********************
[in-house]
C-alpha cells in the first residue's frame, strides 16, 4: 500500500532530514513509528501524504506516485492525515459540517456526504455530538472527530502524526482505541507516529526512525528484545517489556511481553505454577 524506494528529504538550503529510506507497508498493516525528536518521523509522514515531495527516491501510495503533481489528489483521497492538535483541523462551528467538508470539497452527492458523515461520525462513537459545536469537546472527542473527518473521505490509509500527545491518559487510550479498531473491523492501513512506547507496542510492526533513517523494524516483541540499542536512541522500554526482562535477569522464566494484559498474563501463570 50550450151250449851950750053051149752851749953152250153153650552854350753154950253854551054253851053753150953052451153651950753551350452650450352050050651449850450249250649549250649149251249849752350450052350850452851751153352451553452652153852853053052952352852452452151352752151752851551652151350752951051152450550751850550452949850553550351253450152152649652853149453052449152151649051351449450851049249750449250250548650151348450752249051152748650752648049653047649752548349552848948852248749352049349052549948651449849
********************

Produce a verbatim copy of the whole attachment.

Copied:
[in-house]
C-alpha cells in the first residue's frame, strides 16, 4: 500500500532530514513509528501524504506516485492525515459540517456526504455530538472527530502524526482505541507516529526512525528484545517489556511481553505454577 524506494528529504538550503529510506507497508498493516525528536518521523509522514515531495527516491501510495503533481489528489483521497492538535483541523462551528467538508470539497452527492458523515461520525462513537459545536469537546472527542473527518473521505490509509500527545491518559487510550479498531473491523492501513512506547507496542510492526533513517523494524516483541540499542536512541522500554526482562535477569522464566494484559498474563501463570 50550450151250449851950750053051149752851749953152250153153650552854350753154950253854551054253851053753150953052451153651950753551350452650450352050050651449850450249250649549250649149251249849752350450052350850452851751153352451553452652153852853053052952352852452452151352752151752851551652151350752951051152450550751850550452949850553550351253450152152649652853149453052449152151649051351449450851049249750449250250548650151348450752249051152748650752648049653047649752548349552848948852248749352049349052549948651449849